MANCHESTER, Conn. (AP) — After Lauren Maston, 33, received her heart transplant at 29, a letter from the donor's mother helped send her into a deep depression.
She was already in a vulnerable state. She'd learned years before, after a heart valve operation to repair damage caused by chemotherapy she'd received at 13 to treat bone cancer, that she had difficulty healing. Recovering from the transplant proved to be no exception. She came down with a lung infection, experienced painful swelling and weakness, and her weight plummeted to 70 pounds. Doctors also had her on high doses of birth control because they didn't think she was making enough estrogen, and to top it off, she and her fiancé at the time were having problems.
"Between my hormones being off and getting the letter from the mother, and me and my fiancé — I think when I got the letter from the mom, I think I read it wrong," Maston says.
She knows little about the donor but his sex. Because of her own size, she assumes he was a child.
Maston hasn't read the letter in years, but to the best of her recollection, it asked that she "please take good care of his heart."
"I felt this enormous pressure that I had to do great things," she says.
As a secretary in Hartford Hospital's intensive care unit, where she was once a patient waiting for a new heart, Maston has met many transplant recipients who have experienced similar post-transplant depression.
Colleen Brown, who as a transplant nurse practitioner at Hartford Hospital works closely with organ recipients, says such depression among recipients isn't uncommon; they're faced with a number of difficult burdens.
"They are faced with reality of death as they're waiting, the fear that the transplant isn't going to happen, and then," she says, "having to live with the reality that someone else has to die to help (them)."
Brown is also intimately familiar with being on the donation end of the procedure. Eleven years ago, her sister Deborah, "Debby," who had previously made known to the family that she wanted to be an organ donor, died in a car accident at the age of 31.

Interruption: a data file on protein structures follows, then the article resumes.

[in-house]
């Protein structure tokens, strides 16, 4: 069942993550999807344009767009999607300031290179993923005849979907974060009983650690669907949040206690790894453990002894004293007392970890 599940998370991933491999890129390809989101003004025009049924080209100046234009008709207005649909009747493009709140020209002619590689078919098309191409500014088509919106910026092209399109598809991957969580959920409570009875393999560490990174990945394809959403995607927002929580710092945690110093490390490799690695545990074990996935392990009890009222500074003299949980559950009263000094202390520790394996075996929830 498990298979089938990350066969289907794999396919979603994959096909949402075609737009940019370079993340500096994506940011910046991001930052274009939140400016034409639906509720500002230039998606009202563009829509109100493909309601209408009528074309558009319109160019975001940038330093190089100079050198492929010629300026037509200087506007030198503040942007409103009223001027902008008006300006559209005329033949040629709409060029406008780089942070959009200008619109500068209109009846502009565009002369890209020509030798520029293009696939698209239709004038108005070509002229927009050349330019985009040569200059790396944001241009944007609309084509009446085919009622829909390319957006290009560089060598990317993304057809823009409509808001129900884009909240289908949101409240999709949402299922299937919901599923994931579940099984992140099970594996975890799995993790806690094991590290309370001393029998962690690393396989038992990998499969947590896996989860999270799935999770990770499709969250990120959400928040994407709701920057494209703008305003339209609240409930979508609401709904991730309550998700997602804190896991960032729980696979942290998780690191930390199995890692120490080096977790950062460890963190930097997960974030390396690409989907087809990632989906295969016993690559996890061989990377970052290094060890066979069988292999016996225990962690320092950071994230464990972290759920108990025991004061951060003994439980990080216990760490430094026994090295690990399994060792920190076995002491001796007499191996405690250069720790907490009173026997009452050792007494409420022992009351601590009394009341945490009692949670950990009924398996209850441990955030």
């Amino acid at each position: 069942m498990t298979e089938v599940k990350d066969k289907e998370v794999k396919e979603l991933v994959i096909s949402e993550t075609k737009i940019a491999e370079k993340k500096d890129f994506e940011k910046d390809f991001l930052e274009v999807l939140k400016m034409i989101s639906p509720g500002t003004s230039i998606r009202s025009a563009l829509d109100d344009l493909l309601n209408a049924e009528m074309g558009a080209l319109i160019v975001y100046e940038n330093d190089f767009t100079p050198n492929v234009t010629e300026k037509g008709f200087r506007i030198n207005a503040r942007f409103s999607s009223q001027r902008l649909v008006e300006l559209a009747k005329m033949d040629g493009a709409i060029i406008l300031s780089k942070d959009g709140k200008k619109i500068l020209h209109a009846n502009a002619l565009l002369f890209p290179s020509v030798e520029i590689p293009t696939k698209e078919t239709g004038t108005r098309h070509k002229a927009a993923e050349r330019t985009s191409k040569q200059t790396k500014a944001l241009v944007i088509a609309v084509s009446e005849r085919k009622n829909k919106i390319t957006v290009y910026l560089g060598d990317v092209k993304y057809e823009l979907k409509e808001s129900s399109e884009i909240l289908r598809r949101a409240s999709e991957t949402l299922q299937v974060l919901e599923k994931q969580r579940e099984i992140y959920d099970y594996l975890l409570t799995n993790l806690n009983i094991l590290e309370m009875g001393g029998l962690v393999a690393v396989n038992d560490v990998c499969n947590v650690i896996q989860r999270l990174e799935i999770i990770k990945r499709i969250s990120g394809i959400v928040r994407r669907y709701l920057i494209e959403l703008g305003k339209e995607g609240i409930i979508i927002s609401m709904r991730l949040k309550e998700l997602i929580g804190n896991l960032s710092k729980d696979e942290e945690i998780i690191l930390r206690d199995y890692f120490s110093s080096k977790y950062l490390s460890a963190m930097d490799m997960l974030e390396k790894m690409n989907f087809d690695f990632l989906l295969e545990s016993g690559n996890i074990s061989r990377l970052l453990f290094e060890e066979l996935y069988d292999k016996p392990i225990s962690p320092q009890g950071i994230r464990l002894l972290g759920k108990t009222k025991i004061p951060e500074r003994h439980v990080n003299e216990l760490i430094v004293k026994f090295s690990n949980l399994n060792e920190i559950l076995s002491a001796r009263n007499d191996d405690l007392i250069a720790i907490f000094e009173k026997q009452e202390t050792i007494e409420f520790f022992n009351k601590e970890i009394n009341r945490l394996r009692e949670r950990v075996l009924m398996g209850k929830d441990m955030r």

Colleen says Debby was "the fun one," a giggly, beach-loving, preschool teacher with a passion for children. While doctors kept Debby on life support to maintain the viability of her organs, the family struggled to absorb the enormity of what was happening.
Because the transplant team's flight was delayed, their wait was longer than it would ordinarily have been.
"At one point we stopped to ask my parents if they were OK with this, 'We don't have to go through with it if it's making it too hard,'" Brown says.
That was in 2001, when even though 1968's Uniform Anatomical Gift Act stipulated that "an individual should be able to control the disposition of his or her own body after death," there was not yet an online donor registry that could be accessed by organ procurement organizations (OPOs), such as LifeChoice Donor Services, to confirm the patient's wishes.
"By law, we are supposed to follow that directive," says Hartford Hospital in-house LifeChoice donation coordinator Jami Tyska. "However, the only people who knew about that directive at the time was the DMV (department of motor vehicles)."
The culture at the time, Tyska explains, was to defer to the next-of-kin. Since then, however, laws have passed making online donor registries — which automatically include DMV organ donor information — accessible to OPOs, and next-of-kin may not override that first-person consent.